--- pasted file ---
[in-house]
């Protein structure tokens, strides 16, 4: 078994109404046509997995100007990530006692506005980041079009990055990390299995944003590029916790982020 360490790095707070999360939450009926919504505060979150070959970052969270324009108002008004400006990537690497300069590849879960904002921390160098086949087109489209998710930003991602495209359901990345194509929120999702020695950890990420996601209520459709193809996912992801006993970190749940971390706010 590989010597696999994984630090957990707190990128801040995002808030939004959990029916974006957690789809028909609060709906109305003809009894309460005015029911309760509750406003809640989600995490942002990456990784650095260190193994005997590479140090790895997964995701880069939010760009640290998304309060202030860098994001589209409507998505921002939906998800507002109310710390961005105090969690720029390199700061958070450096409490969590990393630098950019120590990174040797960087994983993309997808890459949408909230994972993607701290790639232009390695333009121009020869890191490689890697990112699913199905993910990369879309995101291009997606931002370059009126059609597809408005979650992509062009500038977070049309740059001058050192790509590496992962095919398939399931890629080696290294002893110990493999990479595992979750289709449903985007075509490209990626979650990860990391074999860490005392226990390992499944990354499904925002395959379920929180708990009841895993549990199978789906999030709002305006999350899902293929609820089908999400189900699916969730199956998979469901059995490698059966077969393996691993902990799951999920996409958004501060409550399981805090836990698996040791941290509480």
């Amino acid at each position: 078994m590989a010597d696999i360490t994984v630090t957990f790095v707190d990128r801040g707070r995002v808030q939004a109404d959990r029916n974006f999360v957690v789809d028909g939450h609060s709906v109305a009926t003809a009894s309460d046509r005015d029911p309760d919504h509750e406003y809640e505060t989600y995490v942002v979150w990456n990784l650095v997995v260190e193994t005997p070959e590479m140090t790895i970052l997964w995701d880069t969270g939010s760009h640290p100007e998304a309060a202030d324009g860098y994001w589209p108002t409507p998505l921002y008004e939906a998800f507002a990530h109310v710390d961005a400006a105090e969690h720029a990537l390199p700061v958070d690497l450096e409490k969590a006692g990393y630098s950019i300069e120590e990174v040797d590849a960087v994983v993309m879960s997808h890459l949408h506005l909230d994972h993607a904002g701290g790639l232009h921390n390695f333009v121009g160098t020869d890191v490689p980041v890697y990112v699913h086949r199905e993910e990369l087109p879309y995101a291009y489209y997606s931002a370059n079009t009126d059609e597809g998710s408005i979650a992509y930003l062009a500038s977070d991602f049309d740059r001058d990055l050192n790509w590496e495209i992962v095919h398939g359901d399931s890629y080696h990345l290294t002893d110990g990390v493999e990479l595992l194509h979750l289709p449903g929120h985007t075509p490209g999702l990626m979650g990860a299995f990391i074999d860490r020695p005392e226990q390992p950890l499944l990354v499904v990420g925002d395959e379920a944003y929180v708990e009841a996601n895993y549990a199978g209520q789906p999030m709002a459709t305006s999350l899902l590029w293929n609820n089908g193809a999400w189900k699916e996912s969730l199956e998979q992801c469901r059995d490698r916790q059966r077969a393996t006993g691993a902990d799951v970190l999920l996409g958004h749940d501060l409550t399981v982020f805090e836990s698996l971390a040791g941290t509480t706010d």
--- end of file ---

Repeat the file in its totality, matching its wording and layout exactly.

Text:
[in-house]
């Protein structure tokens, strides 16, 4: 078994109404046509997995100007990530006692506005980041079009990055990390299995944003590029916790982020 360490790095707070999360939450009926919504505060979150070959970052969270324009108002008004400006990537690497300069590849879960904002921390160098086949087109489209998710930003991602495209359901990345194509929120999702020695950890990420996601209520459709193809996912992801006993970190749940971390706010 590989010597696999994984630090957990707190990128801040995002808030939004959990029916974006957690789809028909609060709906109305003809009894309460005015029911309760509750406003809640989600995490942002990456990784650095260190193994005997590479140090790895997964995701880069939010760009640290998304309060202030860098994001589209409507998505921002939906998800507002109310710390961005105090969690720029390199700061958070450096409490969590990393630098950019120590990174040797960087994983993309997808890459949408909230994972993607701290790639232009390695333009121009020869890191490689890697990112699913199905993910990369879309995101291009997606931002370059009126059609597809408005979650992509062009500038977070049309740059001058050192790509590496992962095919398939399931890629080696290294002893110990493999990479595992979750289709449903985007075509490209990626979650990860990391074999860490005392226990390992499944990354499904925002395959379920929180708990009841895993549990199978789906999030709002305006999350899902293929609820089908999400189900699916969730199956998979469901059995490698059966077969393996691993902990799951999920996409958004501060409550399981805090836990698996040791941290509480």
């Amino acid at each position: 078994m590989a010597d696999i360490t994984v630090t957990f790095v707190d990128r801040g707070r995002v808030q939004a109404d959990r029916n974006f999360v957690v789809d028909g939450h609060s709906v109305a009926t003809a009894s309460d046509r005015d029911p309760d919504h509750e406003y809640e505060t989600y995490v942002v979150w990456n990784l650095v997995v260190e193994t005997p070959e590479m140090t790895i970052l997964w995701d880069t969270g939010s760009h640290p100007e998304a309060a202030d324009g860098y994001w589209p108002t409507p998505l921002y008004e939906a998800f507002a990530h109310v710390d961005a400006a105090e969690h720029a990537l390199p700061v958070d690497l450096e409490k969590a006692g990393y630098s950019i300069e120590e990174v040797d590849a960087v994983v993309m879960s997808h890459l949408h506005l909230d994972h993607a904002g701290g790639l232009h921390n390695f333009v121009g160098t020869d890191v490689p980041v890697y990112v699913h086949r199905e993910e990369l087109p879309y995101a291009y489209y997606s931002a370059n079009t009126d059609e597809g998710s408005i979650a992509y930003l062009a500038s977070d991602f049309d740059r001058d990055l050192n790509w590496e495209i992962v095919h398939g359901d399931s890629y080696h990345l290294t002893d110990g990390v493999e990479l595992l194509h979750l289709p449903g929120h985007t075509p490209g999702l990626m979650g990860a299995f990391i074999d860490r020695p005392e226990q390992p950890l499944l990354v499904v990420g925002d395959e379920a944003y929180v708990e009841a996601n895993y549990a199978g209520q789906p999030m709002a459709t305006s999350l899902l590029w293929n609820n089908g193809a999400w189900k699916e996912s969730l199956e998979q992801c469901r059995d490698r916790q059966r077969a393996t006993g691993a902990d799951v970190l999920l996409g958004h749940d501060l409550t399981v982020f805090e836990s698996l971390a040791g941290t509480t706010d």